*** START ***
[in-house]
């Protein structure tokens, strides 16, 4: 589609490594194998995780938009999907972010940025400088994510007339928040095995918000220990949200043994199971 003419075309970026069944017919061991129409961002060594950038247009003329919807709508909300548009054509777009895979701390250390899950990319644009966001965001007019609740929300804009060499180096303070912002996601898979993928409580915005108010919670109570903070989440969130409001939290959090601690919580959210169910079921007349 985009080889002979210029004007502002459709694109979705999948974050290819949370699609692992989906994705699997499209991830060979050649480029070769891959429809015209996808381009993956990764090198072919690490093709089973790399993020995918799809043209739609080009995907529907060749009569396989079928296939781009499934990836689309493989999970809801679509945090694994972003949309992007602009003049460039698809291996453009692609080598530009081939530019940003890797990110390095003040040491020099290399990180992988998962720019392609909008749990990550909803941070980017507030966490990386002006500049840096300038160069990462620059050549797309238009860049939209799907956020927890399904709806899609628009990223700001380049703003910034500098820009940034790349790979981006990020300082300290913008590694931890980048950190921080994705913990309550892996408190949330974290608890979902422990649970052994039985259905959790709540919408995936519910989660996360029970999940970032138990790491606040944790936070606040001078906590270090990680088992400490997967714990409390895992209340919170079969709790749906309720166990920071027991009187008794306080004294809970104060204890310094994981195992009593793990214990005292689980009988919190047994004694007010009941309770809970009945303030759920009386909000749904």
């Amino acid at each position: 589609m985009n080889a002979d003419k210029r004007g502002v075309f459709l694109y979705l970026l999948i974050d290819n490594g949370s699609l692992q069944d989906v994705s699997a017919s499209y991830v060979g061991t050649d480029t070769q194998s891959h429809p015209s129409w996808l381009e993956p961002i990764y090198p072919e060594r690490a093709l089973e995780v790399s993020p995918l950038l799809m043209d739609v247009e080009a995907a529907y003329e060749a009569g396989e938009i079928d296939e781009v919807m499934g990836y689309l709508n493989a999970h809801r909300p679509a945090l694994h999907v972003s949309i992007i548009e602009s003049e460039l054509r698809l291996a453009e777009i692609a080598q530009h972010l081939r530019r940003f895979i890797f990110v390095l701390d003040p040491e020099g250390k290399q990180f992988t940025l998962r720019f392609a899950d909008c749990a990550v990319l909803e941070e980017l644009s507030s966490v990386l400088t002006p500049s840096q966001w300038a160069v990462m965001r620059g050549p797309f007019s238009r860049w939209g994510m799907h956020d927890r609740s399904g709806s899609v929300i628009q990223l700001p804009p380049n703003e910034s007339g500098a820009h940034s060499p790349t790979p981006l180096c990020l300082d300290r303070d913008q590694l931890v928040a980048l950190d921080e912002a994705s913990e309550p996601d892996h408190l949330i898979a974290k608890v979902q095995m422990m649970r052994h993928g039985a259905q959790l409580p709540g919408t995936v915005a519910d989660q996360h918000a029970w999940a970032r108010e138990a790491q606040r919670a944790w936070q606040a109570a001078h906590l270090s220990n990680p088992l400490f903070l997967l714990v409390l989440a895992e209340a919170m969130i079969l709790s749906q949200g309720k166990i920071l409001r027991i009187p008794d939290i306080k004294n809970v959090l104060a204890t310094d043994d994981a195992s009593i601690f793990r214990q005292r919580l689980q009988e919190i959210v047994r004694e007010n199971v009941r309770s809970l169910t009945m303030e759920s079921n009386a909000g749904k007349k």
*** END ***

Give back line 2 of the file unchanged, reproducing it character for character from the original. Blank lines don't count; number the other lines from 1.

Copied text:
């Protein structure tokens, strides 16, 4: 589609490594194998995780938009999907972010940025400088994510007339928040095995918000220990949200043994199971 003419075309970026069944017919061991129409961002060594950038247009003329919807709508909300548009054509777009895979701390250390899950990319644009966001965001007019609740929300804009060499180096303070912002996601898979993928409580915005108010919670109570903070989440969130409001939290959090601690919580959210169910079921007349 985009080889002979210029004007502002459709694109979705999948974050290819949370699609692992989906994705699997499209991830060979050649480029070769891959429809015209996808381009993956990764090198072919690490093709089973790399993020995918799809043209739609080009995907529907060749009569396989079928296939781009499934990836689309493989999970809801679509945090694994972003949309992007602009003049460039698809291996453009692609080598530009081939530019940003890797990110390095003040040491020099290399990180992988998962720019392609909008749990990550909803941070980017507030966490990386002006500049840096300038160069990462620059050549797309238009860049939209799907956020927890399904709806899609628009990223700001380049703003910034500098820009940034790349790979981006990020300082300290913008590694931890980048950190921080994705913990309550892996408190949330974290608890979902422990649970052994039985259905959790709540919408995936519910989660996360029970999940970032138990790491606040944790936070606040001078906590270090990680088992400490997967714990409390895992209340919170079969709790749906309720166990920071027991009187008794306080004294809970104060204890310094994981195992009593793990214990005292689980009988919190047994004694007010009941309770809970009945303030759920009386909000749904």